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Do Wages Rise with Job Seniority?

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  • Joseph G. Altonji
  • Robert A. Shakotko

Abstract

The extent to which wages rise with the accumulation of seniority(tenure) in a firm after one controls for total labor market experience is a fundamental question about the structure of earnings. A variety of studies have found a large, positive partial effect of tenure on wages. This paper re-examines the evidence using a simple instrumental variables scheme to deal with well known estimation biases which arise from the fact that tenure is likely to be related to unobserved individual and job characteristics affecting the wage. We use the variation of tenure over a given job match as the principal instrumental variable for tenure. The variation intenure over the job, in contrast to variation in tenure across individuals and jobs, is uncorrelated by construction with the fixed individual specific and job match specific components of the error term of the wage equation. Our main findingis that the partial effect of tenure on wages is small, and that general labor market experience and job shopping in the labor market account for most wage growth over a career. The strong cross section relationship between tenure and wages is due primarily to heterogeneity bias.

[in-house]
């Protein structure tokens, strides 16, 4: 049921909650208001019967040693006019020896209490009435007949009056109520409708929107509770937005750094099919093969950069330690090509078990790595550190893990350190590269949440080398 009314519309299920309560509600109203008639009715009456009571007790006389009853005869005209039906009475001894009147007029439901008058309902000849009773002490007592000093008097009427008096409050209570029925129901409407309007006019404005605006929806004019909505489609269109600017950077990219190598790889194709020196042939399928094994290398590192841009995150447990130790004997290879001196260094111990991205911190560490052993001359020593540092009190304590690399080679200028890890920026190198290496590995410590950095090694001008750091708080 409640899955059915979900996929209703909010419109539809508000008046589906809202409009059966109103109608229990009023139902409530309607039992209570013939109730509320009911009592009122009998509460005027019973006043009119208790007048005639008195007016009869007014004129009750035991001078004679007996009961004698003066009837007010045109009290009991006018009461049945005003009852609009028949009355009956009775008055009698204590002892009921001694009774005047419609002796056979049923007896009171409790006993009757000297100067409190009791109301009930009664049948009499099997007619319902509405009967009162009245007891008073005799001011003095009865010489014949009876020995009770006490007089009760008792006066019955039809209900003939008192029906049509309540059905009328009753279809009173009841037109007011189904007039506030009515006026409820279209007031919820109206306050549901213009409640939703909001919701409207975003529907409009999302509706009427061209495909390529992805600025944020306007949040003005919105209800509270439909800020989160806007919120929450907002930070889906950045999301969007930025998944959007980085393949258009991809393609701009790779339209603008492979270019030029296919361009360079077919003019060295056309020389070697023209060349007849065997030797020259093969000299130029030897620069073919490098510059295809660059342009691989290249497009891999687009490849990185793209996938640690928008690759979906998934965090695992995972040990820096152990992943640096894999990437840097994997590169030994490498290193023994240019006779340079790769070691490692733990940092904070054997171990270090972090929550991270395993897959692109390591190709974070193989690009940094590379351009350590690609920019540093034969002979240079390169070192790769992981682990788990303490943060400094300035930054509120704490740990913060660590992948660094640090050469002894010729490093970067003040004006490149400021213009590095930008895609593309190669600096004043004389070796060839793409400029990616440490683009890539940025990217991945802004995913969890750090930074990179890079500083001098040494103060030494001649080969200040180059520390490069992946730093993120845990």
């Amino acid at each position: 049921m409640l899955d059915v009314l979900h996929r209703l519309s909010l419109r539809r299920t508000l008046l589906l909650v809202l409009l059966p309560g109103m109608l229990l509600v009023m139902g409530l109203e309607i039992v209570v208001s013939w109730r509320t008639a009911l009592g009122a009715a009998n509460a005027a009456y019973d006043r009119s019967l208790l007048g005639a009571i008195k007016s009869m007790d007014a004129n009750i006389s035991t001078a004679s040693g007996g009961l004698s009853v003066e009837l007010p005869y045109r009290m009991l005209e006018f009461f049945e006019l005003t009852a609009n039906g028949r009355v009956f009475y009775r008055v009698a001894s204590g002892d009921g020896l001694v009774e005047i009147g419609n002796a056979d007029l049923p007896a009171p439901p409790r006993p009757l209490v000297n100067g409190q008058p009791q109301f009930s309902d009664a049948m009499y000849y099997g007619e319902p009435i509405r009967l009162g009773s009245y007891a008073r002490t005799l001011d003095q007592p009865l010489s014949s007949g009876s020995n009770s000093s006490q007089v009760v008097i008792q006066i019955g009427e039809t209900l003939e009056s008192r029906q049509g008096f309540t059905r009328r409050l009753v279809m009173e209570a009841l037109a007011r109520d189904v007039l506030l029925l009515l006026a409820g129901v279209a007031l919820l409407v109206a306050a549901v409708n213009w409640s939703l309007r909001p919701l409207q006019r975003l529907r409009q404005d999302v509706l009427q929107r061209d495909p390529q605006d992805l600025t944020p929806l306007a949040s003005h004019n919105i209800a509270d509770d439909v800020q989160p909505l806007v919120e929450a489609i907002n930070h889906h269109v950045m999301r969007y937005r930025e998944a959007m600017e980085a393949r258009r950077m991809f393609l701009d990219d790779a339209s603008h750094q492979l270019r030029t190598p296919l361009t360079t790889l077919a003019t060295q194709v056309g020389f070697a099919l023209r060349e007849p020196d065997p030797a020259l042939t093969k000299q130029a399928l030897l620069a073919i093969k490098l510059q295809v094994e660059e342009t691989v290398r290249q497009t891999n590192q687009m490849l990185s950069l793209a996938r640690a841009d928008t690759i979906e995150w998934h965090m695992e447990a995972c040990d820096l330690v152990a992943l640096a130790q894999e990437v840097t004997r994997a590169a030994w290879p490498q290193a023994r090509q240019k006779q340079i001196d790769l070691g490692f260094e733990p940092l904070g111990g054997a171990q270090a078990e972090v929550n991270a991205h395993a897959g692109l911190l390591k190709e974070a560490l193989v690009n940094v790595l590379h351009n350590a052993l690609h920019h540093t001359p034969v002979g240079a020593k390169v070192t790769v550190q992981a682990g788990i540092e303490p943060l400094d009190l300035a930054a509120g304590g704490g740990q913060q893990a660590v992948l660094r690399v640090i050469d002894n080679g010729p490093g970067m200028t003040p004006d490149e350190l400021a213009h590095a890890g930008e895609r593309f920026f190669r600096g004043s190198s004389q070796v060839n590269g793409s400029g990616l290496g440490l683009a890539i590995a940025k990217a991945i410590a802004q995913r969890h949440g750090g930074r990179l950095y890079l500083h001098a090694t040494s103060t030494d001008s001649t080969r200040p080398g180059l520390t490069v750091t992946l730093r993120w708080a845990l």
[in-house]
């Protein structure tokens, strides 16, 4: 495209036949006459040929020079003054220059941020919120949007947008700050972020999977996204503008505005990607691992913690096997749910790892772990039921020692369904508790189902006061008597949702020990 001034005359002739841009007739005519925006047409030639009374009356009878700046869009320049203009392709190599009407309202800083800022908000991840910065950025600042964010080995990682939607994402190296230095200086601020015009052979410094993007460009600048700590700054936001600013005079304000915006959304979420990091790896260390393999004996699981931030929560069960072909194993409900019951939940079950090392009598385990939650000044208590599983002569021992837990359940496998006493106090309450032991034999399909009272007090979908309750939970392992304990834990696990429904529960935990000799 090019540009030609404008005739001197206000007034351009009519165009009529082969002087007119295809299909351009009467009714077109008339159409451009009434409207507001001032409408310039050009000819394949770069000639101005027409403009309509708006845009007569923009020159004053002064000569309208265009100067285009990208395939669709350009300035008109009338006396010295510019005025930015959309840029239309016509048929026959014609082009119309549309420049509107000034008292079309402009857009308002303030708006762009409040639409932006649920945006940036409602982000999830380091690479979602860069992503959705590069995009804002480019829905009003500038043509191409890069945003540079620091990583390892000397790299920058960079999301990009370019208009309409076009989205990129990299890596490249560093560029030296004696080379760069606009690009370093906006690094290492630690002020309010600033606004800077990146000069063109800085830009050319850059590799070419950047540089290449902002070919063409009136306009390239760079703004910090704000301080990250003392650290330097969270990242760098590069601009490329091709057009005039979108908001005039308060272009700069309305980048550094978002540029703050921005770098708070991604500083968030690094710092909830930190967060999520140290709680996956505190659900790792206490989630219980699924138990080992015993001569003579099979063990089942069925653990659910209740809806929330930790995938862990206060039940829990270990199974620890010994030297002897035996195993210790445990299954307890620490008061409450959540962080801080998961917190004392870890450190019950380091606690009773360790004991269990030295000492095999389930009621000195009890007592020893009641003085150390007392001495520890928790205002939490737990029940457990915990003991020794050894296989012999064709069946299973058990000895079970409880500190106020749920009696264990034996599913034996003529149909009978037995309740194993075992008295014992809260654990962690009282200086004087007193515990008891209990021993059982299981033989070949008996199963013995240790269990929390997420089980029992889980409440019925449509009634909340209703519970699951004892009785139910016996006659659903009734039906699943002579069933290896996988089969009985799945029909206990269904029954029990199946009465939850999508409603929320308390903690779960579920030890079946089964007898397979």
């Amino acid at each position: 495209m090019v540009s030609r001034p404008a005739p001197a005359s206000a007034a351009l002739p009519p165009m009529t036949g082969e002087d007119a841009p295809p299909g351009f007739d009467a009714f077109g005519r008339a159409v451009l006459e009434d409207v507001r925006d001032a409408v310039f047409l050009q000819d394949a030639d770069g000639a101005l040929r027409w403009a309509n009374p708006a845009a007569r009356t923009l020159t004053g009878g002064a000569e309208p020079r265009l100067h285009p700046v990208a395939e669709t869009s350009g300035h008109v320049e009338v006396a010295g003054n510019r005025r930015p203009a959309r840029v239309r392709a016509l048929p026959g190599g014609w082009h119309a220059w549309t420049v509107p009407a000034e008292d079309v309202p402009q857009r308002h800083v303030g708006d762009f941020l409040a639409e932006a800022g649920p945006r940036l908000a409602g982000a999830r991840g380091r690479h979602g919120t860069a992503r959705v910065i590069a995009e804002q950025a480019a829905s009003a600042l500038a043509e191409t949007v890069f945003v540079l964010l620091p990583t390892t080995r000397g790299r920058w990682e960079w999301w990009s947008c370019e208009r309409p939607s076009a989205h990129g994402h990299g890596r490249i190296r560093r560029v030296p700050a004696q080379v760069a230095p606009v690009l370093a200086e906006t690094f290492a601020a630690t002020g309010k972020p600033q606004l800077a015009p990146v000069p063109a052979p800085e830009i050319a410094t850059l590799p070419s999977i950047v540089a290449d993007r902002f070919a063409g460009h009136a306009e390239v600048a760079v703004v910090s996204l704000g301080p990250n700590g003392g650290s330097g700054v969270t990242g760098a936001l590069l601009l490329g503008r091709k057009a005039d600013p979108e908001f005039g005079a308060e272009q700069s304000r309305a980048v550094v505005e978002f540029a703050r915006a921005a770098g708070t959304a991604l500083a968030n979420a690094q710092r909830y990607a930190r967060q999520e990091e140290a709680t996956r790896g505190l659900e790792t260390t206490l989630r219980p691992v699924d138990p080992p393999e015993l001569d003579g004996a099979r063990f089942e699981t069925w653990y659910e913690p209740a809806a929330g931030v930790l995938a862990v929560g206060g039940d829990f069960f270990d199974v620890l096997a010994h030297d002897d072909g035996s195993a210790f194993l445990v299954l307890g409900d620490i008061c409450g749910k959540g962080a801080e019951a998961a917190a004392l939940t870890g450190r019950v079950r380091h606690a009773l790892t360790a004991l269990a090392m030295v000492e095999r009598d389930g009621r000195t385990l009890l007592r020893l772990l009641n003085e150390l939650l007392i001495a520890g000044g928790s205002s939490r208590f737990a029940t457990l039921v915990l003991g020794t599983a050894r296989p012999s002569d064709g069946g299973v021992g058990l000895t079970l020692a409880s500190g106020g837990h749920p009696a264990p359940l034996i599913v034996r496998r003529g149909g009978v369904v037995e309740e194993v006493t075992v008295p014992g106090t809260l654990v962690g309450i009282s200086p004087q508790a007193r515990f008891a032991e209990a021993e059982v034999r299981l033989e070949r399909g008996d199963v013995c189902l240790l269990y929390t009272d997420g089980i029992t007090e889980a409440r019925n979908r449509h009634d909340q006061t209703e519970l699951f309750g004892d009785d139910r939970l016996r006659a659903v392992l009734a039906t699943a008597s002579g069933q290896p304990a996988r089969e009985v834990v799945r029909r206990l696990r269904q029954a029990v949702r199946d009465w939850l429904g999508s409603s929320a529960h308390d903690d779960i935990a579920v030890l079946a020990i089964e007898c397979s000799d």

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Suggested Citation

  • Joseph G. Altonji & Robert A. Shakotko, 1987. "Do Wages Rise with Job Seniority?," Review of Economic Studies, Oxford University Press, vol. 54(3), pages 437-459.
  • Handle: RePEc:oup:restud:v:54:y:1987:i:3:p:437-459.
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    References listed on IDEAS

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    1. Ann P. Bartel & George J. Borjas, 1981. "Wage Growth and Job Turnover: An Empirical Analysis," NBER Chapters, in: Studies in Labor Markets, pages 65-90, National Bureau of Economic Research, Inc.
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    JEL classification:

    • C81 - Mathematical and Quantitative Methods - - Data Collection and Data Estimation Methodology; Computer Programs - - - Methodology for Collecting, Estimating, and Organizing Microeconomic Data; Data Access

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